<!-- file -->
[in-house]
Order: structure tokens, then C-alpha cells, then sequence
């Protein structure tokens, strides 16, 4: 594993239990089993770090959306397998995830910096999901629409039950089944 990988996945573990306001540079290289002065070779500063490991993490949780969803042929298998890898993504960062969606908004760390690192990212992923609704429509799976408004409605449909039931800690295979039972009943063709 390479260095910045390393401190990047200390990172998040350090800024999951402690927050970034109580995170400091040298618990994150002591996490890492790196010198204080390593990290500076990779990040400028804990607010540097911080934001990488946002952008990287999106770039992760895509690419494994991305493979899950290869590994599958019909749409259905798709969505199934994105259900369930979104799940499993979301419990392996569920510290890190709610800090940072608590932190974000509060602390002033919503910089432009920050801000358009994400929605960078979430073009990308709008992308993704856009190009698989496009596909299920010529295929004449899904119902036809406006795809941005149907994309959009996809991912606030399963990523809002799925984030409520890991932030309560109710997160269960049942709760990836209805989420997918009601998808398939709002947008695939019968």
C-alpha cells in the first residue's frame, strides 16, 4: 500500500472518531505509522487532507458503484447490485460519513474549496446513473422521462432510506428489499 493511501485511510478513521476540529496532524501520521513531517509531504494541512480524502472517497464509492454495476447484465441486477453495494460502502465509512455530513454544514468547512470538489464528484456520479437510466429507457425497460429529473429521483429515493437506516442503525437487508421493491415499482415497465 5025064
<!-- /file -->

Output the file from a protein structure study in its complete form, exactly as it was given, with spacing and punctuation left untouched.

[in-house]
Order: structure tokens, then C-alpha cells, then sequence
């Protein structure tokens, strides 16, 4: 594993239990089993770090959306397998995830910096999901629409039950089944 990988996945573990306001540079290289002065070779500063490991993490949780969803042929298998890898993504960062969606908004760390690192990212992923609704429509799976408004409605449909039931800690295979039972009943063709 390479260095910045390393401190990047200390990172998040350090800024999951402690927050970034109580995170400091040298618990994150002591996490890492790196010198204080390593990290500076990779990040400028804990607010540097911080934001990488946002952008990287999106770039992760895509690419494994991305493979899950290869590994599958019909749409259905798709969505199934994105259900369930979104799940499993979301419990392996569920510290890190709610800090940072608590932190974000509060602390002033919503910089432009920050801000358009994400929605960078979430073009990308709008992308993704856009190009698989496009596909299920010529295929004449899904119902036809406006795809941005149907994309959009996809991912606030399963990523809002799925984030409520890991932030309560109710997160269960049942709760990836209805989420997918009601998808398939709002947008695939019968």
C-alpha cells in the first residue's frame, strides 16, 4: 500500500472518531505509522487532507458503484447490485460519513474549496446513473422521462432510506428489499 493511501485511510478513521476540529496532524501520521513531517509531504494541512480524502472517497464509492454495476447484465441486477453495494460502502465509512455530513454544514468547512470538489464528484456520479437510466429507457425497460429529473429521483429515493437506516442503525437487508421493491415499482415497465 5025064